Bill Gates appeals for polio eradication

Microsoft billionaire Bill Gates recently made an appeal to eradicate polio throughout the world.

Though the effort to eliminate the disease has been underway since 1985, Gates only began contributing in 2005, emerging as one of the biggest donors toward the effort, giving more than $1.3 billion, according to the New York Times.

New outbreaks cause setbacks every year, but Gates has been giving increasingly more money to the effort, donating more money than Rotary International has in the last 30 years combined.

Gates' money not only goes towards research, it is also used to pay millions of vaccinators their two to three dollar a day stipends for administering drops to children in the developing world. Gates has also journeyed to remote Indian and Nigerian villages to give the drops himself.

Gates uses his celebrity to press political leaders. Gulf nations have been criticized for giving little for a disease that is now primarily affecting Muslim children. In Abu Dhabi, United Arab Emirates, Gates and Crown Prince Sheik Mohammed bin Zayed al-Nahyan donated $50 million each toward vaccinating children in Pakistan and Afghanistan, according to the New York Times.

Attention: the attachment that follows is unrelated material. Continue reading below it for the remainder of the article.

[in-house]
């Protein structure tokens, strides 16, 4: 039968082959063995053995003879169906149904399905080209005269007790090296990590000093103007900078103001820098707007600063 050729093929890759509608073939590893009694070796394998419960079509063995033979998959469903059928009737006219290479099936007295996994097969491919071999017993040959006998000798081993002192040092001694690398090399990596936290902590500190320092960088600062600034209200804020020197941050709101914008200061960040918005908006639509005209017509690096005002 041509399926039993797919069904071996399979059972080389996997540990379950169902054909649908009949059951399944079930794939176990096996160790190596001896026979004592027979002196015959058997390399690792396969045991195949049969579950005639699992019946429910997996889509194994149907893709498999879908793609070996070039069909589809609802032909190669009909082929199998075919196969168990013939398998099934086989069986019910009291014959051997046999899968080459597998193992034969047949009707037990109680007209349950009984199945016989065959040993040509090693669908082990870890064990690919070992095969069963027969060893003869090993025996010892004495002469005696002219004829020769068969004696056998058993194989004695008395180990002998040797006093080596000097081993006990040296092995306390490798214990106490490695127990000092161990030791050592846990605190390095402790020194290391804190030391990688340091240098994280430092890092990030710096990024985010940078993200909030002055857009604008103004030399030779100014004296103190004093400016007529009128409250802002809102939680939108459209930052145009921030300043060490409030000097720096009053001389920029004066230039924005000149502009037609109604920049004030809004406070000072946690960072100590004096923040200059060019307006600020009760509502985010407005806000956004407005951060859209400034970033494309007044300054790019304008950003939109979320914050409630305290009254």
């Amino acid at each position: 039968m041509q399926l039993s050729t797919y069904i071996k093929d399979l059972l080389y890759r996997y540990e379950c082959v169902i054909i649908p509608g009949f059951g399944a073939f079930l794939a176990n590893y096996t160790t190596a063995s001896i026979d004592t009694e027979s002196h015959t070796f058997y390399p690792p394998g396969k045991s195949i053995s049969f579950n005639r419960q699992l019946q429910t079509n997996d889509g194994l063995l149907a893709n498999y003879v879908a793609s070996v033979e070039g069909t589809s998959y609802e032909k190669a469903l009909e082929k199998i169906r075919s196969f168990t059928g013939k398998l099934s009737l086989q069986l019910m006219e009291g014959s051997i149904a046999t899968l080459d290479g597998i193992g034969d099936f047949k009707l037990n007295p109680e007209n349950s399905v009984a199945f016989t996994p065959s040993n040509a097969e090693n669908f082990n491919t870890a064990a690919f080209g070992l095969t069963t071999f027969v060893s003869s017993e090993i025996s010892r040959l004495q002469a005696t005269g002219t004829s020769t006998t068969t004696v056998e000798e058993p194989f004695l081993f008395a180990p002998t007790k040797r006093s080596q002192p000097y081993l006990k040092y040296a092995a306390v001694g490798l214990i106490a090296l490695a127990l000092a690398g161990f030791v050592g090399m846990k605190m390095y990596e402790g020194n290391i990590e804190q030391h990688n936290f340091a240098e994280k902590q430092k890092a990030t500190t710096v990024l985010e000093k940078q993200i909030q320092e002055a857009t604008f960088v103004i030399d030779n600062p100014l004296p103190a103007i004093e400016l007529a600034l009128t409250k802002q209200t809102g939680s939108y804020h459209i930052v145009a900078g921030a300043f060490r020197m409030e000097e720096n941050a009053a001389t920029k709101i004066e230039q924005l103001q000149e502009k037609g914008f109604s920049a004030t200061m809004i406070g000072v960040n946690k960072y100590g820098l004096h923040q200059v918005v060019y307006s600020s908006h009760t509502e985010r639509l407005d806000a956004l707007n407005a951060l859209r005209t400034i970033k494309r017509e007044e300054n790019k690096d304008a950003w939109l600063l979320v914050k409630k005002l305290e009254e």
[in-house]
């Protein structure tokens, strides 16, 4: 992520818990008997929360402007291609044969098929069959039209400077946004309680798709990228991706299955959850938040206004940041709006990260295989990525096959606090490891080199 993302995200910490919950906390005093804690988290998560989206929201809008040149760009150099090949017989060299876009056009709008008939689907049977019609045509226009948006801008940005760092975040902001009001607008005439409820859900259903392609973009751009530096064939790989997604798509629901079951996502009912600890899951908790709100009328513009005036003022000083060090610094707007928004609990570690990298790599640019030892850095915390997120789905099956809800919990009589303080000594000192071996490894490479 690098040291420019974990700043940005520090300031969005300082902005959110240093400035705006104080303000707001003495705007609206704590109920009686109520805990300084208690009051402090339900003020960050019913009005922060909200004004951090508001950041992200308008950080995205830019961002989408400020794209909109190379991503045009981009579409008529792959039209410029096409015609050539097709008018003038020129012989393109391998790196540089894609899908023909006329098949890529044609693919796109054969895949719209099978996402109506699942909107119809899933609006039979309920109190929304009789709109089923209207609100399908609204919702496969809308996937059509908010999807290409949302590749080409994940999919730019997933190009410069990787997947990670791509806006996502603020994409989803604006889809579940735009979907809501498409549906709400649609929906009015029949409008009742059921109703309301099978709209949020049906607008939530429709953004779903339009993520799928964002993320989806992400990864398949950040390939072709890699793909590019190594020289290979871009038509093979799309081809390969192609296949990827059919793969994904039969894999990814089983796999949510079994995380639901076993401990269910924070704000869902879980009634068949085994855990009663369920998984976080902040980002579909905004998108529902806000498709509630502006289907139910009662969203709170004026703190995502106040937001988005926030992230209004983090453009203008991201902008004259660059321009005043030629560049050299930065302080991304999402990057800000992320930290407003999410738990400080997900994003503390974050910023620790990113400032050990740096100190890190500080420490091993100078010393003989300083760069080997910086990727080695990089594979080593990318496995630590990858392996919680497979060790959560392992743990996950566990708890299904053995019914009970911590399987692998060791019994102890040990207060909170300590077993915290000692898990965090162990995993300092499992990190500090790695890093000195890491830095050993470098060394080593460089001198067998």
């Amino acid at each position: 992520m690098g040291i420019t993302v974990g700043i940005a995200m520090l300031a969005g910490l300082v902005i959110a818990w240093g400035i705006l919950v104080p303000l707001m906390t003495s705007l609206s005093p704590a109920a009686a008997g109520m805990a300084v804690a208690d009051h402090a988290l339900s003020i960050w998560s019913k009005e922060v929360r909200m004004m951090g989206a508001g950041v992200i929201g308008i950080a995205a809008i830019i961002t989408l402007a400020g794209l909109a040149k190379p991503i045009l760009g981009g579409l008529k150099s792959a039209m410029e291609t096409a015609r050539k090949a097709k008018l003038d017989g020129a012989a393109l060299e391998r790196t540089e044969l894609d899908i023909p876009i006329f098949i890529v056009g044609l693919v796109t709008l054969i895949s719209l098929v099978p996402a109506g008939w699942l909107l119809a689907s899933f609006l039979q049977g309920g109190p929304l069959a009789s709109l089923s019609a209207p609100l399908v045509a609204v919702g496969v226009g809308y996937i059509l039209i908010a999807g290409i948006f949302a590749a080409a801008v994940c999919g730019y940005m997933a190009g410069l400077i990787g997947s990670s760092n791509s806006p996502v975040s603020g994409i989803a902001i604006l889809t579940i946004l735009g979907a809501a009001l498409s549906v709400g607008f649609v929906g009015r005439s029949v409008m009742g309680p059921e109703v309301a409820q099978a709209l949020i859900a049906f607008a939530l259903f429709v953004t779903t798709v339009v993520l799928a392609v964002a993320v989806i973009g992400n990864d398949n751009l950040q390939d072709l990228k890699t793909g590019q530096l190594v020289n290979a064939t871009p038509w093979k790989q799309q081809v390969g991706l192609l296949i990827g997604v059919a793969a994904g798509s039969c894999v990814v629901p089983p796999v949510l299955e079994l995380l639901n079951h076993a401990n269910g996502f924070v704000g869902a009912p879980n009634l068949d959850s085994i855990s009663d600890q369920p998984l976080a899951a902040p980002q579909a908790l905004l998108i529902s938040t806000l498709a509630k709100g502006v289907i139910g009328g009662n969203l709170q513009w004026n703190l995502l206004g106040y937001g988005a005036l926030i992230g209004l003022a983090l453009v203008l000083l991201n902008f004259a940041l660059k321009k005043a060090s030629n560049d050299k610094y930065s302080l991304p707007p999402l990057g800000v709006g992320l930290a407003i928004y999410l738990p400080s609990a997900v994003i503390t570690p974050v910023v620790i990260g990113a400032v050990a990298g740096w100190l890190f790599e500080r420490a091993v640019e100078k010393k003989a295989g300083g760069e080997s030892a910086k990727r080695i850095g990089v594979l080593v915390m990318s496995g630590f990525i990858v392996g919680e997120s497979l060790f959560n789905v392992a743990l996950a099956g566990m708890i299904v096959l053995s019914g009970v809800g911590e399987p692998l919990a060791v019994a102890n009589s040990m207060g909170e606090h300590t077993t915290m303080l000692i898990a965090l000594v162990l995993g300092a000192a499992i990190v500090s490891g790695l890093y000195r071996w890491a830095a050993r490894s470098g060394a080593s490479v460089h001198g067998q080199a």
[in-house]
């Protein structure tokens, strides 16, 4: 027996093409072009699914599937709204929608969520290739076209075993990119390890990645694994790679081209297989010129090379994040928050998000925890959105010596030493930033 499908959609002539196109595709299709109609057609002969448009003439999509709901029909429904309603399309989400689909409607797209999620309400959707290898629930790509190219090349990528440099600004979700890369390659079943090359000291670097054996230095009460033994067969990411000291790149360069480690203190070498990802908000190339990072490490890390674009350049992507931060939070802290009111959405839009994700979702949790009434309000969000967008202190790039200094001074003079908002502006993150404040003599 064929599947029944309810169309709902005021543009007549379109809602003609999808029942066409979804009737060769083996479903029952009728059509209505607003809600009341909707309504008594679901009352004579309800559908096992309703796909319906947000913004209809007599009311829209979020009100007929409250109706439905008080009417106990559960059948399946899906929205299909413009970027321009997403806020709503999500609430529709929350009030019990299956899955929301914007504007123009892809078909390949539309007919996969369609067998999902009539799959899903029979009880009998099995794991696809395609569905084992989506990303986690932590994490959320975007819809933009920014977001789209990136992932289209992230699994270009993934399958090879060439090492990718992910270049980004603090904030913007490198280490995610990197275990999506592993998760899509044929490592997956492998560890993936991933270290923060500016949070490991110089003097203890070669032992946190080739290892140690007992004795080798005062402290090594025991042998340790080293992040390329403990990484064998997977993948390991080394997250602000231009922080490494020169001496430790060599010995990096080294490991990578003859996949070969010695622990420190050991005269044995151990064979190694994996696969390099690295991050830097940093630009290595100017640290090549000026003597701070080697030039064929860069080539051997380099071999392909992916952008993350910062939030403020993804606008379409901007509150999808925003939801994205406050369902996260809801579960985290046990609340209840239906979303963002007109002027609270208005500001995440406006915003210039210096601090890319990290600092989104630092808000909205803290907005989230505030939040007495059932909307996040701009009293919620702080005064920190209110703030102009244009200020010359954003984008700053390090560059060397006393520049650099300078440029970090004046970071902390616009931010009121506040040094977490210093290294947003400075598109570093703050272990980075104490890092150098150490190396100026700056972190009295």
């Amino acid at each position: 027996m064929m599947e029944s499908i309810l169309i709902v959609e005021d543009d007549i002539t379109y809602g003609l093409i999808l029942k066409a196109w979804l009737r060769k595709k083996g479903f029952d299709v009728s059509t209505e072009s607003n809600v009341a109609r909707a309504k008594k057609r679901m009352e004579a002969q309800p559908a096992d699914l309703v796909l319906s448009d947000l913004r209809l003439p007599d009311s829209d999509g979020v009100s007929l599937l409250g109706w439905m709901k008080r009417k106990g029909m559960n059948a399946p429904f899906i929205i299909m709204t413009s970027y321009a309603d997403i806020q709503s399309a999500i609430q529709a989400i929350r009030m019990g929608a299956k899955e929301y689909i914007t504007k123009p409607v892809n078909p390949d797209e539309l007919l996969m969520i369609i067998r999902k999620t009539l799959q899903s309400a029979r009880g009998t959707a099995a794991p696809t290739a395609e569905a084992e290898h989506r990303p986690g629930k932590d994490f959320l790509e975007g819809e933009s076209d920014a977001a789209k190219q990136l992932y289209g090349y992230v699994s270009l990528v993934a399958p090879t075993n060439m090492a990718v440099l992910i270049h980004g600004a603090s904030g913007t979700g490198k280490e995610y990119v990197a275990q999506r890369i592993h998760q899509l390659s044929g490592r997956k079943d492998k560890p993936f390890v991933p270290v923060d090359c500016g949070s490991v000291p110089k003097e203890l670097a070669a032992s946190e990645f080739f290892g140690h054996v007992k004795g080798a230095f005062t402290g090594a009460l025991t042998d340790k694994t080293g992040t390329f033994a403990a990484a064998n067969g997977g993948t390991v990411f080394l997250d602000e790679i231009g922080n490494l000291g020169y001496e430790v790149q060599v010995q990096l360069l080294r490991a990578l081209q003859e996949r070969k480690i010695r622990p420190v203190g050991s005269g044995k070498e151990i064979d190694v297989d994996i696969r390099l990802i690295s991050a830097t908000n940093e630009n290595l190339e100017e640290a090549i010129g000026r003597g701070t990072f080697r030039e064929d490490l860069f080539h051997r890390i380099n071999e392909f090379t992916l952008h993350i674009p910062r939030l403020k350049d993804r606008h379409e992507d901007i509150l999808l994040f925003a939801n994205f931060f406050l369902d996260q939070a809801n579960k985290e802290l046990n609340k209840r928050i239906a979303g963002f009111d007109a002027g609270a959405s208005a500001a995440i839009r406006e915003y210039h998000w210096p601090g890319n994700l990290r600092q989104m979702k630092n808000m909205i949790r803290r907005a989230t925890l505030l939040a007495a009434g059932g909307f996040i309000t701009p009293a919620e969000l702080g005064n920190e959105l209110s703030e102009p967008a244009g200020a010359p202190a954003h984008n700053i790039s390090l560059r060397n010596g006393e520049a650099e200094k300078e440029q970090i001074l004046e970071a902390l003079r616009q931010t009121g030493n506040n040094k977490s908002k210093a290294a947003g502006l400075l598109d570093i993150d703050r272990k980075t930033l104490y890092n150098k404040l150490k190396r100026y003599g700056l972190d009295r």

In Davos, Switzerland, Gates and David Cameron, the British prime minister, announced that Britain would double its $30 million pledge.

Cases of polio are down 99 percent, but ridding the world of the last one percent seems increasingly difficult, the New York Times reports. Some experts believe it may not be worth the effort to spend the resources to try to solve an unsolvable problem.

Gates strongly disagrees.

“These cynics should do a real paper that says how many kids they’re really talking about,” Gates said, according to the New York Times. “If you don’t keep up the pressure on polio, you’re accepting 100,000 to 200,000 crippled or dead children a year.”